Written RevisionQuestions Multiple ChoiceRevision Questions Summary Notes (Lesmahagow High School

A reaction profile is a diagram showing the change in chemical potential energy, referred to as the energy pathway, as a chemical reaction proceeds from reactants to product.

Enthalpy is the term used in Chemistry for the chemical potential energy of a substance (there is a slight difference between the two measures, but for Higher this difference can be ignored). It is given the symbol H. It is not possible to directly measure the enthalpy of a chemical, however during a chemical reaction, the enthalpy change can be measured in kilojoules (kJ). The enthalpy change is given the symbol ΔH.

The enthalpy change is calculated from the difference in enthalpy between the enthalpy of the products (Hp) and the reactants (Hr).

ΔH = Hp – Hr

The calculation is product minus reaction, which means that enthalpy changes can be positive or negative. If the enthalpy change for one mole of substance is calculated, then the enthalpy change is expressed in kJ.mol-1. Enthalpy change can be calculated from the potential energy diagram.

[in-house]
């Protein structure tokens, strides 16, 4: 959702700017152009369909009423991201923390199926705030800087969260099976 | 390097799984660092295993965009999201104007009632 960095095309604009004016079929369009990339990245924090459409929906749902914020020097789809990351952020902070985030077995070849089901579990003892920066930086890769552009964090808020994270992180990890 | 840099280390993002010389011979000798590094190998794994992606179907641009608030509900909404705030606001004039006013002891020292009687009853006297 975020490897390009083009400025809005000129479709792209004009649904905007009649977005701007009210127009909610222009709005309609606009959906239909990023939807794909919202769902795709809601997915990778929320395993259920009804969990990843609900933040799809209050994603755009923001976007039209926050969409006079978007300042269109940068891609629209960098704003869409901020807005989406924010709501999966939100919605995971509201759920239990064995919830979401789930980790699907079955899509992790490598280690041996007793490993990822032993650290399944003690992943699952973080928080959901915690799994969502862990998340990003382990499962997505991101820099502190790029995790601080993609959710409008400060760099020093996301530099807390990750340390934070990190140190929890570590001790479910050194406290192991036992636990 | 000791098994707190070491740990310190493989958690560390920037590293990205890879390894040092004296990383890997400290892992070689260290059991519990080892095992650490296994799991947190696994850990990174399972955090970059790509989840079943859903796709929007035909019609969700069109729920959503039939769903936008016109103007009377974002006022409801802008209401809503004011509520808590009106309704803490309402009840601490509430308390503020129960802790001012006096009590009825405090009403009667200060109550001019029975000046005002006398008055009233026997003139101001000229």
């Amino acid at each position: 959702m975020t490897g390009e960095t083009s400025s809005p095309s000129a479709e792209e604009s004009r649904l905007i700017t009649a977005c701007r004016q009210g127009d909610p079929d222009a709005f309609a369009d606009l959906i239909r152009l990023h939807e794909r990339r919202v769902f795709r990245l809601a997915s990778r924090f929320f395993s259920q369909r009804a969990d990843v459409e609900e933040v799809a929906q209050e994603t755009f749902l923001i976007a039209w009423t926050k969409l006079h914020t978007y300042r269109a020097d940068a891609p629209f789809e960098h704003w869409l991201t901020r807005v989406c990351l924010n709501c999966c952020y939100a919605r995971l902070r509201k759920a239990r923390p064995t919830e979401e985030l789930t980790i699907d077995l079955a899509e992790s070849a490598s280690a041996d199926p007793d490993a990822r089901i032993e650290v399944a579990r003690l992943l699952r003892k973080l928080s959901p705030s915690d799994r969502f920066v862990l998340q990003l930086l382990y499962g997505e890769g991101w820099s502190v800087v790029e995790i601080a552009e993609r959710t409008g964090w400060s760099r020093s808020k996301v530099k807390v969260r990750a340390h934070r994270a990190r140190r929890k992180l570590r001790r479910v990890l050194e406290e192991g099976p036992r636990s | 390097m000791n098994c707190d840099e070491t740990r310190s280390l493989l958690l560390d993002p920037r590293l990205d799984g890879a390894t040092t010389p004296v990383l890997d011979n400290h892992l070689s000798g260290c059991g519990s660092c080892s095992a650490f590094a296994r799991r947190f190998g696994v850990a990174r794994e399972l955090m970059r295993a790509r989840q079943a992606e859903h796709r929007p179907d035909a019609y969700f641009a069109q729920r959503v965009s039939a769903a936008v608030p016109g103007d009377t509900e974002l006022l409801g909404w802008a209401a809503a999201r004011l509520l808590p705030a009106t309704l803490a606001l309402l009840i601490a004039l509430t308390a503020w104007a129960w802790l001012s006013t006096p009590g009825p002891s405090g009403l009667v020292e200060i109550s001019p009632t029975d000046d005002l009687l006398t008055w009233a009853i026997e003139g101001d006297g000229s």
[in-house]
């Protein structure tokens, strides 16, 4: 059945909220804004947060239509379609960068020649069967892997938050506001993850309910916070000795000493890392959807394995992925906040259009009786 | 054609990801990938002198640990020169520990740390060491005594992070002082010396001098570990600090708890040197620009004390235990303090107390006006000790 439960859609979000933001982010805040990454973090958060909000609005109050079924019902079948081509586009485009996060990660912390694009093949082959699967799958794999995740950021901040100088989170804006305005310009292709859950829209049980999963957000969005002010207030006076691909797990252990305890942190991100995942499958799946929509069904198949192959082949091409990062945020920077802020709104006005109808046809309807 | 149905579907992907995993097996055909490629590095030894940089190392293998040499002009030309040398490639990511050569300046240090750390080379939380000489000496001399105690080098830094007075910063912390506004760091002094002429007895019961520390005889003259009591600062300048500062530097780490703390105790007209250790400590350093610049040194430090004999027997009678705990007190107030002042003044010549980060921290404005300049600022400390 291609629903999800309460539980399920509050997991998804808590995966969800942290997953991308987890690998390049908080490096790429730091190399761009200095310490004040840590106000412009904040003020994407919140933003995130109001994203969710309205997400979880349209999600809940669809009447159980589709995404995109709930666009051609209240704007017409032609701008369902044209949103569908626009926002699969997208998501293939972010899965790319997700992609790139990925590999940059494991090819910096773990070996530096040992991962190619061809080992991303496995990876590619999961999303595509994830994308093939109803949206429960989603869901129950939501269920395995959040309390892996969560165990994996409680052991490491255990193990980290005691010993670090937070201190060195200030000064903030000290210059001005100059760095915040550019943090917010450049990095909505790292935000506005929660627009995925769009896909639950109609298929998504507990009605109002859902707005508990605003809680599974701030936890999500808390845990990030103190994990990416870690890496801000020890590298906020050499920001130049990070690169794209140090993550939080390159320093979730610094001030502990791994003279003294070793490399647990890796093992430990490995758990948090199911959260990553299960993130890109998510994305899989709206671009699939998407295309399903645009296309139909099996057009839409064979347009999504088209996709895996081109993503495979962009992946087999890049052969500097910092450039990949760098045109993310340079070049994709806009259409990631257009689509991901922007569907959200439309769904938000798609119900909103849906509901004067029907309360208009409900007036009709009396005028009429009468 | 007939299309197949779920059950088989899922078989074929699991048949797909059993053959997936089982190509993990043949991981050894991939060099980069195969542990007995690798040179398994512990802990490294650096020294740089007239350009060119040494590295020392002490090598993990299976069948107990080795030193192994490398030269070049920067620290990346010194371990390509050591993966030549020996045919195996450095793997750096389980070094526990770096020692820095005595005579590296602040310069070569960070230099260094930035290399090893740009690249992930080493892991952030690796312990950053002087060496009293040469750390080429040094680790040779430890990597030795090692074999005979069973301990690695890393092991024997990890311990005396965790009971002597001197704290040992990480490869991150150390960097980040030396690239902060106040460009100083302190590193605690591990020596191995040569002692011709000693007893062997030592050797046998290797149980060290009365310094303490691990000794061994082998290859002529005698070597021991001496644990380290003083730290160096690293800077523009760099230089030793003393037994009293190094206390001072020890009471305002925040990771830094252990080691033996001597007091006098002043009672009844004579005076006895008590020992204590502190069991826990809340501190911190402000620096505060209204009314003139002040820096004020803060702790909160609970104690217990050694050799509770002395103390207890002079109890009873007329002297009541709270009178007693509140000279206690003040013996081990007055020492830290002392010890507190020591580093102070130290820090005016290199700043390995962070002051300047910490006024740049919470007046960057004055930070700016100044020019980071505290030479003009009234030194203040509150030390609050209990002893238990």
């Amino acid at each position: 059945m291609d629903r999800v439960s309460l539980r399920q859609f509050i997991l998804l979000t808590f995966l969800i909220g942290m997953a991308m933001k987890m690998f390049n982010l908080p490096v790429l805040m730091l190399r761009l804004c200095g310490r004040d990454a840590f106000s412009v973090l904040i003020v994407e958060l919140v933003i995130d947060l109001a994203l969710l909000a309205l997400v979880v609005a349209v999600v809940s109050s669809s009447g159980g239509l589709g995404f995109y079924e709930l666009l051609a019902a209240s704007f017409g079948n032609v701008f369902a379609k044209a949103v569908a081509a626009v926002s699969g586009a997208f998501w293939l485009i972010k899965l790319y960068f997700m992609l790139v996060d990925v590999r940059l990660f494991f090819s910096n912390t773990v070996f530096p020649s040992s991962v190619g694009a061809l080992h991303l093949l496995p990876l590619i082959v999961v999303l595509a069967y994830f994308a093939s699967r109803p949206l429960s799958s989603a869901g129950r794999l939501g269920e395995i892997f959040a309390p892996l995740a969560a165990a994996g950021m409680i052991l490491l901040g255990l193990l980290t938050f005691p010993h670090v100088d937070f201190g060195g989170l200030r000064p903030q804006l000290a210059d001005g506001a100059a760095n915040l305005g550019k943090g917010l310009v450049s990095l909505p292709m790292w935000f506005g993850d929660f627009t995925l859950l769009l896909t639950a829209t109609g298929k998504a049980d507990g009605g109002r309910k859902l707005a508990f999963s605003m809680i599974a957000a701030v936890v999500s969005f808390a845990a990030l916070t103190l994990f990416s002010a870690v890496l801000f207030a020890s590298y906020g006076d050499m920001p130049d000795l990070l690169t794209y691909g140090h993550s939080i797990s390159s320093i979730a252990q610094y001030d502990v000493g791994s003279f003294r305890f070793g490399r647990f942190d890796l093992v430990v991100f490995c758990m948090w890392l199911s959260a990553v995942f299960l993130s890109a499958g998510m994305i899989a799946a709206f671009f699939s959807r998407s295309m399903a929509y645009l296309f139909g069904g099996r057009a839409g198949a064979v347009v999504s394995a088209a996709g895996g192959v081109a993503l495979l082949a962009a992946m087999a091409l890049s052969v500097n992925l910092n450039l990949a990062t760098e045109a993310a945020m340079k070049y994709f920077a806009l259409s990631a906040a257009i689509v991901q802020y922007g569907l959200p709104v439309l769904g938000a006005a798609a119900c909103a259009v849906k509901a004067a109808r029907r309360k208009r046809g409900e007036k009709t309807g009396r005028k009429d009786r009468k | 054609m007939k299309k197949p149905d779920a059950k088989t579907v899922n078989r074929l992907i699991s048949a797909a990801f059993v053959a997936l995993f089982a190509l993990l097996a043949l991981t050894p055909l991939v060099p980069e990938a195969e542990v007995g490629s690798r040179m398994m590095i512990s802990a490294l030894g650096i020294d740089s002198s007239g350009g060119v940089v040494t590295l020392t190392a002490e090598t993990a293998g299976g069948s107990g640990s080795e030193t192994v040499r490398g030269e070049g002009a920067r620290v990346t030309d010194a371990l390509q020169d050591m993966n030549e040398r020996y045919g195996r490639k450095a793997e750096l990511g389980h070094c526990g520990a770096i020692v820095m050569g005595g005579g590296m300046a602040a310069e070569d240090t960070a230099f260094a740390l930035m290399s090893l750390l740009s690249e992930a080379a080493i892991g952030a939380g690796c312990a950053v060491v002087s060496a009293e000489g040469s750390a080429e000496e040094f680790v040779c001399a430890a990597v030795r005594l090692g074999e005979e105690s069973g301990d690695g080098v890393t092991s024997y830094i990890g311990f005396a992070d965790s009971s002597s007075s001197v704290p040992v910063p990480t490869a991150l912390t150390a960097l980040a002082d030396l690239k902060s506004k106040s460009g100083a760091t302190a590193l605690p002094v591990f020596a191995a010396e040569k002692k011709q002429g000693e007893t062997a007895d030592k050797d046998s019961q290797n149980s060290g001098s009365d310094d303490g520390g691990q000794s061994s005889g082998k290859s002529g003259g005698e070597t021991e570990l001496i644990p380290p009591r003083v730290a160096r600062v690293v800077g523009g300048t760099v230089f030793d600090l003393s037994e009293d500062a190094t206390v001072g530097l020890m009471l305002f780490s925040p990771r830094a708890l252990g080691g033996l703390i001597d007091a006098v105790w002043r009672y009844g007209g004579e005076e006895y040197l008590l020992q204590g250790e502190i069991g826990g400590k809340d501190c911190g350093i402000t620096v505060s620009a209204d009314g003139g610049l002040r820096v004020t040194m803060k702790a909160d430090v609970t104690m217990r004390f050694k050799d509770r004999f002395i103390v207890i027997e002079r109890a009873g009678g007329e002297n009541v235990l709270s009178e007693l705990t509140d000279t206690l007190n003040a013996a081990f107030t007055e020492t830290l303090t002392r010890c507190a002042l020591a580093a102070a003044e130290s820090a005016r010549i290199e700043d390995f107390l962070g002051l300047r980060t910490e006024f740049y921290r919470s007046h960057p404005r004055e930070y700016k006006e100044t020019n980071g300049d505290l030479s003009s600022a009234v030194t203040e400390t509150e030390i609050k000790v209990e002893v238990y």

In National 5, you encountered the concept of Exothermic Reactions and Endothermic Reactions.

In exothermic reactions, chemical potential energy is changed into heat energy, and released, causing the temperature to rise. As energy is released in this reaction, the enthalpy of the products (Hp) must be lower than the enthalpy of the reactants (Hr). ΔH must therefore have a negative value for an exothermic reaction.

Runaway reactions such as those causing the disasters in Bhopal and Seveso occur when the rate at which a chemical reaction releases energy exceeds the capabilities of the plant to remove heat.

In endothermic reactions, heat energy is taken in from the surroundings and changed into chemical potential energy, causing the temperature to fall. As energy is gained in this reaction, the enthalpy of the products (Hp) must be greater than the enthalpy of the reactants (Hr). ΔH must therefore have a positive value for an endothermic reaction.

With endothermic reactions requiring heating to continue, any endothermic process incurs energy costs. This must be considered when assessing the economic viability of the chemical process concerned.

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